5 Ways to Overcome Depression after a Heart Attack
by Talya Spivack, MD, Cardiologist—Virtua Cardiology
A heart attack is a life-altering event that leaves survivors steeped in fear. In the months following a heart attack, many survivors experience a period of overwhelming emotions—asking questions like:
- “Why me?”
- “What if it happens again?”
- “How will I care for the people who depend on me?”
It’s very common to experience feelings of anxiety, sadness and anger during this time.
If those feelings don’t go away after a few weeks, or if they prevent you from living a normal life, you could be dealing with major depression. And you wouldn’t be the only one.
Major depression happens in approximately 20% of people who’ve had a heart attack. Another 33% experience some symptoms of depression. If it goes untreated, this emotional stress can hurt your ability to heal after a heart attack.
How can you recover from the emotional stress of a heart attack?
I talk to my patients at every visit about their fears, feelings and concerns. Every patient has unique circumstances, and I want to know if someone is having a particularly hard time because there are many options that help. These are my top recommendations:
Enroll in cardiac rehab
The Virtua Cardiac Rehabilitation Centers use treadmills, exercise bikes, and strength-training equipment to help patients recover from a heart attack in a safe, supervised environment.
Your heart is monitored continuously when you’re in cardiac rehab. This is exactly the sort of comfort and reassurance many people need to overcome their fears about resuming normal activity after a heart attack while also helping to lower their risk of future cardiac events. The endorphins you release during regular exercise can trigger positive feelings, ward off depression, and give you a better outlook on life as you move forward.
In addition, patients get to meet other individuals in cardiac rehab that have been through similar situations. This is beneficial for camaraderie and bonding, as well as the ability to see their peers improve medically and physically day by day.
Consider behavioral therapy or medication
It often takes a multidisciplinary approach to help someone recover from a heart attack. I refer my patients to a psychiatrist (for medication and medication management) or a psychologist (for talk therapy) if emotional issues become overwhelming.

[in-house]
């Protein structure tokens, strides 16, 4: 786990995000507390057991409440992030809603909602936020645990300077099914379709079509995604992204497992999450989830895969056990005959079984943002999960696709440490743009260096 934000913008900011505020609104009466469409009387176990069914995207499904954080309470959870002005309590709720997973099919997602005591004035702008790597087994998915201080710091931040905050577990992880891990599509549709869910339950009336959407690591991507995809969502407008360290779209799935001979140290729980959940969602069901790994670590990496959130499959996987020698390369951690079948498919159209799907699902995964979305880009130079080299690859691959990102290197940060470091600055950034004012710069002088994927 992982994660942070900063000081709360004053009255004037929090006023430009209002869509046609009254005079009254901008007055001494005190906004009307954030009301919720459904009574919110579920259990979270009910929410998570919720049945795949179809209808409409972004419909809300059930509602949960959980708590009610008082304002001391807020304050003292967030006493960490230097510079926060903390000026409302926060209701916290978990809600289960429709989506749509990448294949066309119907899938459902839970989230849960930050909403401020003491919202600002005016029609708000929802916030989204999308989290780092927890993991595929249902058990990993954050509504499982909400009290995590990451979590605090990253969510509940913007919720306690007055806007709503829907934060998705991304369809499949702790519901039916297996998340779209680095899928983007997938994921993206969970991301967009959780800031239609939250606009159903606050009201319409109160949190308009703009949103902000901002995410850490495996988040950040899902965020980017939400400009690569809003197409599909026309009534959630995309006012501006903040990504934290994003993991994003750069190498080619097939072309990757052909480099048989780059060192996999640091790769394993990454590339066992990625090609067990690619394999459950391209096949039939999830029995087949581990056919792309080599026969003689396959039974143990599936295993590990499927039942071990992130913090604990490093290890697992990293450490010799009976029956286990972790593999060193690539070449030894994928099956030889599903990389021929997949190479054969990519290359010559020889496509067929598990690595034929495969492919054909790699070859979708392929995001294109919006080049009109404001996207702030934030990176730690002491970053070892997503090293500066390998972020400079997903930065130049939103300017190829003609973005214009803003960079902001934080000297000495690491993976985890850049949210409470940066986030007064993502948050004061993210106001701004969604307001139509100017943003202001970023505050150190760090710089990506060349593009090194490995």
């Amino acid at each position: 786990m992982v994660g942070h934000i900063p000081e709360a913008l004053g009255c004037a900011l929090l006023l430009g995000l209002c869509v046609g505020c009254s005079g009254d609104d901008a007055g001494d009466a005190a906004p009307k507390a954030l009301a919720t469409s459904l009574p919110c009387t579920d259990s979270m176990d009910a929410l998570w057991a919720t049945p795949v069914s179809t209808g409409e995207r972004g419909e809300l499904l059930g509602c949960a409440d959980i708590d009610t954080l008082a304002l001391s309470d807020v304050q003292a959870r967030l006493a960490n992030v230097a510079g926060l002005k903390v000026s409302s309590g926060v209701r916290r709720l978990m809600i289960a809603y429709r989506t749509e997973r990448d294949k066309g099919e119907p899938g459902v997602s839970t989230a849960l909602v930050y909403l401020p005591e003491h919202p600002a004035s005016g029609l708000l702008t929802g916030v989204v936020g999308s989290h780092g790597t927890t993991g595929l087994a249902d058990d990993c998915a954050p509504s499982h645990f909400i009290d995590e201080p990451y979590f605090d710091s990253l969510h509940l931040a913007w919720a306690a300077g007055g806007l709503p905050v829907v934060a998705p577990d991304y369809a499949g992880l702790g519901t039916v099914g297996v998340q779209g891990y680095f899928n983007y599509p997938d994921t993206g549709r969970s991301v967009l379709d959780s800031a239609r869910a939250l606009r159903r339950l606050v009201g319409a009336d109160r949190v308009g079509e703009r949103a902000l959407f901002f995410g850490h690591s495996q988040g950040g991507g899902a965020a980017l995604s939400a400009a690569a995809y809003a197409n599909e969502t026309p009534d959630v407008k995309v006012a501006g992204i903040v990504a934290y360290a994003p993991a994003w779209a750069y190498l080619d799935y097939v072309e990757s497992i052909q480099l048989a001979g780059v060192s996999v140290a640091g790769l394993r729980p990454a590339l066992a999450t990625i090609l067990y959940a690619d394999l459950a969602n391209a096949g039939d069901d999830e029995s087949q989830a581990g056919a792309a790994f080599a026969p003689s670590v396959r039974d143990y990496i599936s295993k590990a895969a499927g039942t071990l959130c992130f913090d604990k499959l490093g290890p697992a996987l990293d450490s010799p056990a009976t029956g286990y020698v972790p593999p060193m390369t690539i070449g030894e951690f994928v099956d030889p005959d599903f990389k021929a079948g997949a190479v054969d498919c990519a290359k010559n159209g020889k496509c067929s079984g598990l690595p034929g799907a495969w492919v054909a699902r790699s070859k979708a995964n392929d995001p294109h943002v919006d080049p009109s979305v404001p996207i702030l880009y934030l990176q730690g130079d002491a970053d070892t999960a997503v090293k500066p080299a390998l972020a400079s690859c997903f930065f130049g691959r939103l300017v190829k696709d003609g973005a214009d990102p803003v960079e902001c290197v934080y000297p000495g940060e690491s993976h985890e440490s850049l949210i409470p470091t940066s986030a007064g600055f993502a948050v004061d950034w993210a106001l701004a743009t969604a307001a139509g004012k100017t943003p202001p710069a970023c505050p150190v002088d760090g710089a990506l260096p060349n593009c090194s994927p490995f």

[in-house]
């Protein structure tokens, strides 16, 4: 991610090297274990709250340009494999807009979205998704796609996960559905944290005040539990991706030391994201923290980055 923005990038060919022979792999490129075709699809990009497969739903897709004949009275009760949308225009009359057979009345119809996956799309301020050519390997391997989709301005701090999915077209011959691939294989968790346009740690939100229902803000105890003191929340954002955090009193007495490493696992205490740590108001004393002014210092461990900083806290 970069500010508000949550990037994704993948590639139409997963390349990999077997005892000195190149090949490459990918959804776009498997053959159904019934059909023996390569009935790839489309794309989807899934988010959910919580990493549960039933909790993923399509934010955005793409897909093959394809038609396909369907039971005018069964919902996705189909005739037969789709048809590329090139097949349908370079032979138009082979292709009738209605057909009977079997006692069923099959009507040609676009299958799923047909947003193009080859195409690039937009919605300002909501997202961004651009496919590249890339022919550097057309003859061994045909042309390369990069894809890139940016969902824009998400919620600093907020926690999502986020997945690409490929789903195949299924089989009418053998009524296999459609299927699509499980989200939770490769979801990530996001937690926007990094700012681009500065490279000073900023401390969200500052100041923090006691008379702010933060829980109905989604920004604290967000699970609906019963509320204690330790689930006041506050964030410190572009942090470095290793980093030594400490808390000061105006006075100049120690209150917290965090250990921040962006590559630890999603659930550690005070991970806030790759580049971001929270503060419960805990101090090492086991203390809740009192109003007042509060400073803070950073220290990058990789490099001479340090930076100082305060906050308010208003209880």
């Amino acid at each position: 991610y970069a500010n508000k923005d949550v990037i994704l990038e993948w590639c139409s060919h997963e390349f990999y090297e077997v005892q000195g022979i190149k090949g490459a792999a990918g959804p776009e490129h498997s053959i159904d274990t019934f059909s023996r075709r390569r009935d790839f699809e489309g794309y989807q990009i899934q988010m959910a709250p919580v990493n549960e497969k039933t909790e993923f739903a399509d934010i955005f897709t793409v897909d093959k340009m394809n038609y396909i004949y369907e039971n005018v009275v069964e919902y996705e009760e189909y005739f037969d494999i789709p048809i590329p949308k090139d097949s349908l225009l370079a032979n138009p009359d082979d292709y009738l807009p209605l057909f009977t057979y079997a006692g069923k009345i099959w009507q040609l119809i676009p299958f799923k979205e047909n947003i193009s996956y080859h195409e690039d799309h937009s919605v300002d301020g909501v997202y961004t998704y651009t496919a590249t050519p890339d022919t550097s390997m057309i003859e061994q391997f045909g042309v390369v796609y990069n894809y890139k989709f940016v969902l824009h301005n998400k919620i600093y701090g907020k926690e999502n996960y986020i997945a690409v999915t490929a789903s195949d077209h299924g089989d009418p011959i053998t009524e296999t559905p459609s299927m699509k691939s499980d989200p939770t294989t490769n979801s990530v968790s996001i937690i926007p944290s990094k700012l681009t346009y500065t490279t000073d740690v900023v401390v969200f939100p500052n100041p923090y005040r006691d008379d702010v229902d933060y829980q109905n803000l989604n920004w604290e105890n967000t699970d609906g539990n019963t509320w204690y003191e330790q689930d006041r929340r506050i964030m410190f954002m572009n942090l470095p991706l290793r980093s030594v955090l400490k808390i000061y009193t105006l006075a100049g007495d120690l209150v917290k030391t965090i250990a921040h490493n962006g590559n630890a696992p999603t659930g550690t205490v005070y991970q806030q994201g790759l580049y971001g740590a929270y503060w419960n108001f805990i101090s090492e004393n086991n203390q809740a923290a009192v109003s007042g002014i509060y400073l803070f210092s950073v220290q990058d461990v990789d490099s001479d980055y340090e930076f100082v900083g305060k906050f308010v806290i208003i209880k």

Get social support
Now is the time to reach out to friends and family. Being isolated will only worsen your depression symptoms. If you don’t have a strong support network, you can find others who are dealing with heart health challenges in the WomenHeart at Virtua support group.
Stress-reduction techniques are as varied and unique as the people who use them. For some, yoga and meditation offer both mental and physical health benefits. The Virtua Centers for Health Fitness in Voorhees and Moorestown offer yoga, meditation and Tai Chi classes that are open to people of every age and ability – including chair yoga.
For others, a relaxing spa day is the ultimate stress reliever. Vir tu Spa in Moorestown offers Reiki treatments, reflexology, massage and aromatherapy. These treatments can promote healing and emotional balance during challenging life circumstances.
Return to your normal routine
You CAN be healthy after a heart attack, but the time it takes to “get back to normal fully” is different for each person. It’s important to allow yourself time to heal and recognize that some days will be better than others. However, as soon as it’s medically safe, it’s important to engage in your regular routines. Getting dressed each morning, getting out of the house on a regular basis, and engaging in familiar activities will help you feel like yourself again.
Updated December 19, 2018